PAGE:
When it comes to valuation and purchasing power, Bitcoin is giving the world's most grandiose central banking institution a real run for its money. (Sorry for another unintended pun. It just fits so well.)
For the sake of pathos, comedy, tragedy, and irony, the G7 meeting this weekend produced the following headline:
This is both hilarious and disconsolate on a number of levels. Bear in mind that the G7 is comprised of the world's most-indebted developed economies: France, Germany, United States, Great Britain, Italy, Japan, and Canada.
First, there is no plan. Seriously, there is no plan. The G7 nations could only agree on a headline to push back against the actual infrastructure investments made by China over the past eight year. China actually has a plan, called the Belt and Road Initiative (BRI), which has actually built roads, bridges, railways, water systems, buildings, and other essential infrastructure in countries across Asia, Europe, and Africa.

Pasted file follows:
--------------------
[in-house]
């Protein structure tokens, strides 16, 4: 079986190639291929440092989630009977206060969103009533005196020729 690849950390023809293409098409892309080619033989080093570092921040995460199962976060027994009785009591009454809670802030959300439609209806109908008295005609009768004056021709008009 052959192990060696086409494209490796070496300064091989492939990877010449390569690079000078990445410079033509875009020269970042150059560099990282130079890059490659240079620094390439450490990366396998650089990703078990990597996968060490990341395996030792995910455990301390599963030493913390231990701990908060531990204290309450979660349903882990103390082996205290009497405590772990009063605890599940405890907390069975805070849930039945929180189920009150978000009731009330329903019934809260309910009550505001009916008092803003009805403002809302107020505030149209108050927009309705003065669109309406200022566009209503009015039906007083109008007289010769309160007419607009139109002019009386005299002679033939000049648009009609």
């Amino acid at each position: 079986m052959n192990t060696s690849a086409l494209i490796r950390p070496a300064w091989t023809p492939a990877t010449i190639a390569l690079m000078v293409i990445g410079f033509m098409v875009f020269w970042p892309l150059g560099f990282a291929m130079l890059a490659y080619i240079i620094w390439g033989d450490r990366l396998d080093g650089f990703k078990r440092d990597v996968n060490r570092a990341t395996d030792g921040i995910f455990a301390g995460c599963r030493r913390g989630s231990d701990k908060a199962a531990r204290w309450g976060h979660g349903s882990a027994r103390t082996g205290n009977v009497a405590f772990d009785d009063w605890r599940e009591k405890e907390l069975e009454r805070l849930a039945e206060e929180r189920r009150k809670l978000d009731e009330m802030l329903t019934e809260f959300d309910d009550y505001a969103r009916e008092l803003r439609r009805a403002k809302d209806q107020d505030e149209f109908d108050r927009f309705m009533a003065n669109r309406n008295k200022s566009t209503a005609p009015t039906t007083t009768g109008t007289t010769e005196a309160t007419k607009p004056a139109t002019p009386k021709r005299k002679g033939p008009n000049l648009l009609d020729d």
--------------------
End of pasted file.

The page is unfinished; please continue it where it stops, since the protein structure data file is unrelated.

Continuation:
Second, the G7 has what they are calling the (OK, hold on, because this is hilarious) Build Back Better World (B3W) initiative. The term Build Back Better was spawned by the globalist World Economic Forum's Klaus Schwaub, as an adjunct to the "Great Reset" false narrative solution to the engineered and well-promoted Covid Crisis.
Third, while China actually has singed agreements with 138 countries on a plethora of projects, the G7 issues vainglorious press releases touting their supposed unified power. It's plain to see that the G7 consists largely of post-colonial powers teetering on the brink of insolvency. Their usual modus operandi is to sign agreements with poorer nations and then strip them of their natural resources. This is what they consider "good business." The USA has been particularly adept at this practice, using their proxies in the oil and banking industries as conduits for American largesse via foreign aid (aka, graft).